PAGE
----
As you will observe, we have given preference to those candidates least likely to pander to the Romish influence and interests. For obvious reasons we do not indorse any Roman Catholic. However worthy he may be, he’ will always be at the call of his church when its interests are being engineered. Unfortunately, pandering to Roman claims is not whollyconfined to any particular party, but it is increasingly evident that the Labour party is the most pliant in that direction. This has been clearly shown in our previous circulars. The members of this party also take every opportunity to air their disloyalty.
As an institution we are altogether independent of party politics. We do not ask any of our members or friends to deny his political faith or denounce his party. What is required of him is that he will put his Protestantism and loyalty first in the programme before all other political considerations. He is no Orangeman who votes for a disloyalist, whatever party he belongs to.
For the Senate. - We indorse Messrs. Sayers, Chataway, and Maughan. We cannot indorse Mr. St. Ledger or either of the two other Labour candidates. Mr. Ferricks has been unfavorably reported on from the north, and Mr. Mullan never had the support of our Charters Towers brethren who know him.
Brisbane. - We can only recommend Mr. Fenwick; he is practically a new man. Although little is known of him, we believe he will make a better representative than Mr. Finlayson, who is bound to the Labour Caucus, and his hands would be tied if the majority of his party were opposed to any cherished principle he may have:
Oxley. - Mr. Hunter has our indorsement. Mr. Sharpe is an extreme Socialist, and not worthy of our consideration.
Moret on. - Mr. Sinclair has always gone straight, and has the indorsement of the Lodge in his electorate. He is a staunch Protectionist of high character.
Lilley. - On the recommendation of Lodges in this “electorate, we indorse Mr. Jacob Stumm.
Darling Downs. - Mr. Groom’ voted Home Rule, and has generally laid himself out for the Roman Catholic vote. We have not been advised as to the standing of Mr. Allen, so therefore rely upon the discretion of our members to choose the best man.
Wide Bay. - Mr. Fisher voted Home Rule, and does not deserve Protestant consideration. He included, perhaps, the most militant and extreme Roman Catholic in Australia (Mr. Mahon) in his Cabinet. Mr. Wienholt bears a good report ; we therefore recommend him.
Capricornia. - Mr. Higgs is a Home Ruler, and has always pandered for the Roman vote. Mr. Dyer is known by our lodges in that district to be a straightforward man and worthy of our support (were it only on the record of his opponent). We can safely indorse Mr. Dyer.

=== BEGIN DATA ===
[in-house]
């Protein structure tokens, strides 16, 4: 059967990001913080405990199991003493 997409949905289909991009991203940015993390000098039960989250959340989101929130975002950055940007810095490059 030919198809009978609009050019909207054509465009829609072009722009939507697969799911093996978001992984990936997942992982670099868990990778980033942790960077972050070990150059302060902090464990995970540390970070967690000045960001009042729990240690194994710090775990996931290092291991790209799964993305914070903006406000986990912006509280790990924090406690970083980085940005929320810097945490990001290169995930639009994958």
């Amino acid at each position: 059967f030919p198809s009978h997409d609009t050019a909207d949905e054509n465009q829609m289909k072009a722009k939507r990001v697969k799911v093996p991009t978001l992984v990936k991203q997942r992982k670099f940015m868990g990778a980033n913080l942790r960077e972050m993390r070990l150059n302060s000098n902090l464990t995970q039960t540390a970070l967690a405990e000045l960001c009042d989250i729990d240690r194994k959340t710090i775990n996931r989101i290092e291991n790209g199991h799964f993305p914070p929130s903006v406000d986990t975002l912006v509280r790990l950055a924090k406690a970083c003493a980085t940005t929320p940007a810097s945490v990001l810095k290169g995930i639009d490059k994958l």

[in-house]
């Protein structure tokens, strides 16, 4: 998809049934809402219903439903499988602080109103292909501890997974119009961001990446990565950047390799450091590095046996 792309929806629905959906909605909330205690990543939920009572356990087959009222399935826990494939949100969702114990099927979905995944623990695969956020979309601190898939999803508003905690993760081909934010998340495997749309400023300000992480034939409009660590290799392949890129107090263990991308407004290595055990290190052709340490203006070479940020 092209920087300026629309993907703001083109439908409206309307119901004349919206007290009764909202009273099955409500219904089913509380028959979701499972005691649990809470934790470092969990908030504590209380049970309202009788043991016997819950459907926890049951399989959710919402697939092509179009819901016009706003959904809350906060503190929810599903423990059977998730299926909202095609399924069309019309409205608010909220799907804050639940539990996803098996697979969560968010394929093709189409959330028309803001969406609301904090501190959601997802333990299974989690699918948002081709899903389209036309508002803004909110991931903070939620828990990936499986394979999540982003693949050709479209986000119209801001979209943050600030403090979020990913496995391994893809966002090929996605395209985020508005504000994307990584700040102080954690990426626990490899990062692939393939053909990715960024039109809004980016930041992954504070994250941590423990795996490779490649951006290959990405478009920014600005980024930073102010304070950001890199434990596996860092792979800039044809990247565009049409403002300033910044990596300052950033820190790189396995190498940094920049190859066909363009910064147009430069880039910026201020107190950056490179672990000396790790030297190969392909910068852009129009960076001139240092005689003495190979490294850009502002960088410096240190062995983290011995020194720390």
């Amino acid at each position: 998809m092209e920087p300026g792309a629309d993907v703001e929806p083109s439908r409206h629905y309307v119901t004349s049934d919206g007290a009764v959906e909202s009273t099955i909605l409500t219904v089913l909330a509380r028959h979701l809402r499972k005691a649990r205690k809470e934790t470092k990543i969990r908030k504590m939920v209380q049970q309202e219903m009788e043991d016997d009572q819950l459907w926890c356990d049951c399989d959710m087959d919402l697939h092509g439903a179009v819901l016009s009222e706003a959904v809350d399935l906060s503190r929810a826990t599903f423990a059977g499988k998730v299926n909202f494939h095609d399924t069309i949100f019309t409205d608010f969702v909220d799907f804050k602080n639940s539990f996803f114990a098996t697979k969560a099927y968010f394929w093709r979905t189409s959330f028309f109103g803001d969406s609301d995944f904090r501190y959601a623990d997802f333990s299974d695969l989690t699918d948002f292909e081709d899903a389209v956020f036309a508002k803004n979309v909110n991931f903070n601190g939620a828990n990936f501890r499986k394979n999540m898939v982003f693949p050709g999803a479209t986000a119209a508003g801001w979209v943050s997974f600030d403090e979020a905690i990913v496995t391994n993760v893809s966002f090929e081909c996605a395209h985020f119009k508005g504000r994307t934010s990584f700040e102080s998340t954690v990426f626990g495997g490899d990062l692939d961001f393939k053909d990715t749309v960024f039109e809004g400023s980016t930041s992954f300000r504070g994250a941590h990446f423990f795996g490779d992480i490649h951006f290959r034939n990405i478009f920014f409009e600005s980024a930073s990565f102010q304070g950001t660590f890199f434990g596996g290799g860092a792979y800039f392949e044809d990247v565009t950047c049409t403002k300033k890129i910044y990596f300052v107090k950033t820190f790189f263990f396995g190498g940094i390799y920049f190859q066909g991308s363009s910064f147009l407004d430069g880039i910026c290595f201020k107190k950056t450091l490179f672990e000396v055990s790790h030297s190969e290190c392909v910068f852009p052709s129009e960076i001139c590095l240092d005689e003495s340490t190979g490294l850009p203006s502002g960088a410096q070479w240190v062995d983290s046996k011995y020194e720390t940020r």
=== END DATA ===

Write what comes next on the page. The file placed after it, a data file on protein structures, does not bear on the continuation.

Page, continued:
Herbert. - From information to hand we prefer Mr. Mann. Mr. Bamford voted for that obnoxious Home Rule motion, and has, like all the Labour party, laid himself out for the Catholic vote.
Kennedy. - Charles McDonald is an extreme Socialist, and is (like so many of our Labour men) disloyal to boot. He voted Home Rule. We advise our members to carefully consider Mr. Edwards’ qualifications.
We urge upon you all the necessity for action. If anything were wanting to impress upon Protestants the necessity for united action, it should be the knowledge that Rome is marshalling her forces for a determined struggle. To insure complete success there should be confidence in those whose business it has been to select the candidates to receive the Protestant vote, and that every candidate selected should be loyally supported at the ballot-box. Let each member throw himself into the political fray, and each use his or her influence to induce voters to vote for our candidates.
Be up and doing, every one of you, and render a good account of yourselves.
Chas. Fish, Secretary,
Grand Lodge Political Committee.
P.S. - If this circular should be too late for your regular meeting, you are earnestly requested to convey the information pertaining to your electorate to the members without delay.
I received this document from a Queenslander, whose name I do not intend to divulge. There is no doubt about its authenticity, for when I wrote to Mr. Charles Fish, the secretary of the Grand Lodge Political Committee in Brisbane, he replied in the same handwriting that is to be seen on the circular. I wrote to him as follows: -
Dear Sir, -
I have reason to believe that at the recent Federal elections you issued a printed circular in which you referred to me as follows : - “ Capricornia. - Mr. Higgs is a Home Ruler, and has always pandered for the Roman Catholic vote.”
I presume you know the meaning of the word “ pandered,” and, therefore, ask you to be good enough to let me know what led you to use the expression, “ Mr. Higgs … has always pandered for the Roman Catholic vote.” In your reply I hope you will quote instances in which I pandered for the Roman Catholic vole jot for any other vote.
Mr. Fish replied as follows : ;
Ithaca, July 26th, 1913.
I beg to acknowledge receipt of your letter of the 1 8th inst. As the information you desire has been confidentially communicated to me, I must, therefore, first obtain permission through those sources before I could comply with your request.
Secty., G.L. Pol. Committee, L.O.I. Q.
In the circumstances, I concluded that it would be idle to pursue the matter further, because I was not likely to get any information from this gentleman.